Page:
Last semester when I returned to the world of academia, I was surprised that I was being asked to read so many long-winded articles on my computer. Of course, I figured out that I could, with a little additional effort and money, print the texts out myself and carry on with my reading assignments. I must be old school, but I know I’m not alone. I must also sound like someone who gets easily distracted…
I did read “How We Read” on my computer, however, and I’m glad for that as it aligns with the purpose of our discussions for this week. I thought it was interesting how key points were highlighted, and was conscious of my reading behaviors (and distractions) as I made my way through the piece. Skipping or skimming through elaborations and examples is something I tend to do. Ultimately, I want to get to the end and be done with the reading so I can read what I want to read on my own time. That’s how my brain works, and again, I know I’m not alone.
Literature classes are not my strong suit. Don’t get me wrong; I love reading. But as soon as someone tells me I have to read a specific book and analyze it, it’s as if my brain shuts off and I go through the motions with my eye balls and turn pages while gleaning very little. It’s sad. I want to get better at close reading. I think it’s something I recognized a long time ago, and my skills have since remained, for the most part, underdeveloped.
Hayles discusses the various kinds of reading and poses this question: “What transformed disciplinary coherence might literary studies embrace?” (78)
It seems to me that MSU, or at least WRIT 371, is right on track with what Hayles suggests. Print may be declining, but it’s never going to go away. Therefore, it makes sense that students and educators alike take a comprehensive approach and embrace both sides of the coin.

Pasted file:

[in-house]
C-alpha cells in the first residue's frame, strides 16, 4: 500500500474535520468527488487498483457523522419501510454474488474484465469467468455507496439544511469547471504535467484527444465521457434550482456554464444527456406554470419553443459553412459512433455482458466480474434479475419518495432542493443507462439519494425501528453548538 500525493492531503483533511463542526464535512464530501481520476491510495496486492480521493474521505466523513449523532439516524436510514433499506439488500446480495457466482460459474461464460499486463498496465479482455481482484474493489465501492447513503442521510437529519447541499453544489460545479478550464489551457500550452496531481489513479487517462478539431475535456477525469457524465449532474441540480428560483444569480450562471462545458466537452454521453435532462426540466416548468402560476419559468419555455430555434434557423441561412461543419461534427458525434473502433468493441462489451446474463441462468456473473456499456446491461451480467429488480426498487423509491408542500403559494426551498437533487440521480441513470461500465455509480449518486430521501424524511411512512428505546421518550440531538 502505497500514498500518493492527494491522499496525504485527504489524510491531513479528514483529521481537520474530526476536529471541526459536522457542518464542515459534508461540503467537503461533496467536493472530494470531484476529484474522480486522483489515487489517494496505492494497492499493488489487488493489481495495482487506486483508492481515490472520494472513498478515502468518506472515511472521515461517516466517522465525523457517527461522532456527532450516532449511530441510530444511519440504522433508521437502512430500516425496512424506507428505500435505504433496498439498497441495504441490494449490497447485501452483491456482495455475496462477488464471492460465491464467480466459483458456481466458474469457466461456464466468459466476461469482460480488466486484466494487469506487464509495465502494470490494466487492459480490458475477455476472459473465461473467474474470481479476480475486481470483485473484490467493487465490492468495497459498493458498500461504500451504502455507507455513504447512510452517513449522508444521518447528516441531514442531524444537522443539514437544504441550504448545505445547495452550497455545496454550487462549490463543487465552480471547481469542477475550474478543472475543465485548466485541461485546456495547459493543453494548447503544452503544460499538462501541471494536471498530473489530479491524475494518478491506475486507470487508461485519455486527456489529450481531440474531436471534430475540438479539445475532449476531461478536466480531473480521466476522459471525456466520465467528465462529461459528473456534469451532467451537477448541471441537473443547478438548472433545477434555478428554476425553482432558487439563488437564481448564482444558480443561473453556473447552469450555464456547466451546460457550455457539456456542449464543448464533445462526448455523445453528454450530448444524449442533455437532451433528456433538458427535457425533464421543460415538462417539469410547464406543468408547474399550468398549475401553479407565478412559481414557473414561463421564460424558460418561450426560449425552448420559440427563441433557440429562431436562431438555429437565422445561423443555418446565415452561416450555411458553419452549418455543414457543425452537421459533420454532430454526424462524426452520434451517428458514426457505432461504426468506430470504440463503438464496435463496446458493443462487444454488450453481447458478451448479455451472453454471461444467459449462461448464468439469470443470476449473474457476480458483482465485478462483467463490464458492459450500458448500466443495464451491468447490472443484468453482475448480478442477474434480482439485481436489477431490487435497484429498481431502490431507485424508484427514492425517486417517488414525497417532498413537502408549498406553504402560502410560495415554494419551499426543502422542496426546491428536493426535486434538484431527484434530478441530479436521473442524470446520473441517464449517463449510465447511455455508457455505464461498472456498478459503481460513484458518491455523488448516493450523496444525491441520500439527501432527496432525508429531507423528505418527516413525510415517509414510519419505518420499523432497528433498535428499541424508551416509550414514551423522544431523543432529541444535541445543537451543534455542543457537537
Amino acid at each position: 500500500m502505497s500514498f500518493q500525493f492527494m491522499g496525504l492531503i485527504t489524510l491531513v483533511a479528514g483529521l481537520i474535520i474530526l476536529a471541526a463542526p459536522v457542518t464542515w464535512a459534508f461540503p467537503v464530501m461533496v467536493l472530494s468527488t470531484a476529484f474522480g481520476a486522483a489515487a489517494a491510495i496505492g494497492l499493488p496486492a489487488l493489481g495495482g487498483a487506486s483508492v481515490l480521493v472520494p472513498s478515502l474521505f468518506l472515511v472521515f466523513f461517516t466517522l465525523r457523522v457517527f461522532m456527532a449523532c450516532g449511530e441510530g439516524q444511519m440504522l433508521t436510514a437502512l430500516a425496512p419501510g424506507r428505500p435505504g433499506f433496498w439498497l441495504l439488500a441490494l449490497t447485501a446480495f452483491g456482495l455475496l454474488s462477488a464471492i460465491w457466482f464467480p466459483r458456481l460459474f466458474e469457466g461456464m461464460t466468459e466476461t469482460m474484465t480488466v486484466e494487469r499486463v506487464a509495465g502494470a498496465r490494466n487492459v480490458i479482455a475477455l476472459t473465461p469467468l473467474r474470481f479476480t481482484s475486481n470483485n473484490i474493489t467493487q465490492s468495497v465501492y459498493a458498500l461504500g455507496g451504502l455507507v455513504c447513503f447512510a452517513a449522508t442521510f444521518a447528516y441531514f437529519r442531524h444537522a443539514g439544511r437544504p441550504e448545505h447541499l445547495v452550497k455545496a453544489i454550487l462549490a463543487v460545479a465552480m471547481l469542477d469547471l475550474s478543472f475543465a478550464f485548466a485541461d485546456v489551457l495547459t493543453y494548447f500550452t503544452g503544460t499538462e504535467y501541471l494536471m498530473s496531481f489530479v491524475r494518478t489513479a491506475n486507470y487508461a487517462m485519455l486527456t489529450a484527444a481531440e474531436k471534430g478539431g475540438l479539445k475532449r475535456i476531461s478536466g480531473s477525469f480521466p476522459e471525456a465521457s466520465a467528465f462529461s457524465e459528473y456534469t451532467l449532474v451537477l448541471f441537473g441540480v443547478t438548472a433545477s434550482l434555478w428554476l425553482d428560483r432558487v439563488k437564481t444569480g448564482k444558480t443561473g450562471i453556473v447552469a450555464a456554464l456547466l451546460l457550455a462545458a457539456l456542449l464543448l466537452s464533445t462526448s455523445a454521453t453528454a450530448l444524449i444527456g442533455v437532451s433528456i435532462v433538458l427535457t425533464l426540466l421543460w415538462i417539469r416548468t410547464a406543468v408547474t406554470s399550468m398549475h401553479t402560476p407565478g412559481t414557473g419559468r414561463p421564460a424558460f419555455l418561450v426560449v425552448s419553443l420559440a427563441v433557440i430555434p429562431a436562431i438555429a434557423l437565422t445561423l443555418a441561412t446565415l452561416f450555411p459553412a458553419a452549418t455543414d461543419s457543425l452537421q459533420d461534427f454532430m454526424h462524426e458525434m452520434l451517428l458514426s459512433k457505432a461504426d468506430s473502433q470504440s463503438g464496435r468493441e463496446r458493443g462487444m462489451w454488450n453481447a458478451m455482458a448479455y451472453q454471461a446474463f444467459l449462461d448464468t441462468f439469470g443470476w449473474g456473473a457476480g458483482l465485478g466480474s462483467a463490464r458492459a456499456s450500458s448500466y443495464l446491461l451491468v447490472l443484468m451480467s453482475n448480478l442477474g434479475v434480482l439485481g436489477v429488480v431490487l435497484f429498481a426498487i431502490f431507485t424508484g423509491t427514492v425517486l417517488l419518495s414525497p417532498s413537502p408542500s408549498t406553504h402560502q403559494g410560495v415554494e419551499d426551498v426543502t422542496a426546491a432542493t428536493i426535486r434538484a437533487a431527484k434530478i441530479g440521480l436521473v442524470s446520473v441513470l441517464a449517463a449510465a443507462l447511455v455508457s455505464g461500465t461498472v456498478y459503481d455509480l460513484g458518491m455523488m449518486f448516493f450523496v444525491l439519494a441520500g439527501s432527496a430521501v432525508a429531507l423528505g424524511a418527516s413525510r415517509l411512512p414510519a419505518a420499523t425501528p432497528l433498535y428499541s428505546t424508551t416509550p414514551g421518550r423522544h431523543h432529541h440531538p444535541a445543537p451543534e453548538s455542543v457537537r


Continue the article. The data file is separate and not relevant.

I watched Goetz’s TED Talk for about twelve minutes before I became bored and started clicking on other tabs I had open on my computer. Occasionally, I’d click back on the “T” tab and see him pacing around on the stage. The subtitles omitted his use of filler words I noticed. I experimented with pressing the mute button and just reading the text. Interesting, I guess.
I found Slavin and Pariser’s TED Talks to be quite enlightening. Pariser’s point that it is not just Google and Facebook who are “flirting with filters,” it’s a widespread web issue. Yikes. He makes such a beautiful point, and I hope that Google, in particular, has taken his advice to allow users some control over the information that they receive. I look forward to reading and learning more about this soon…
If I haven’t made this clear by now, I’m just not that into spending time on my computer. Tough tiddlywinks though, right? My website and blog for this class is my online presence. (Yes, I am aware that this fact might shed light on a few things that I don’t really feel like getting into here.) I do claim to be open minded though, and this is helping.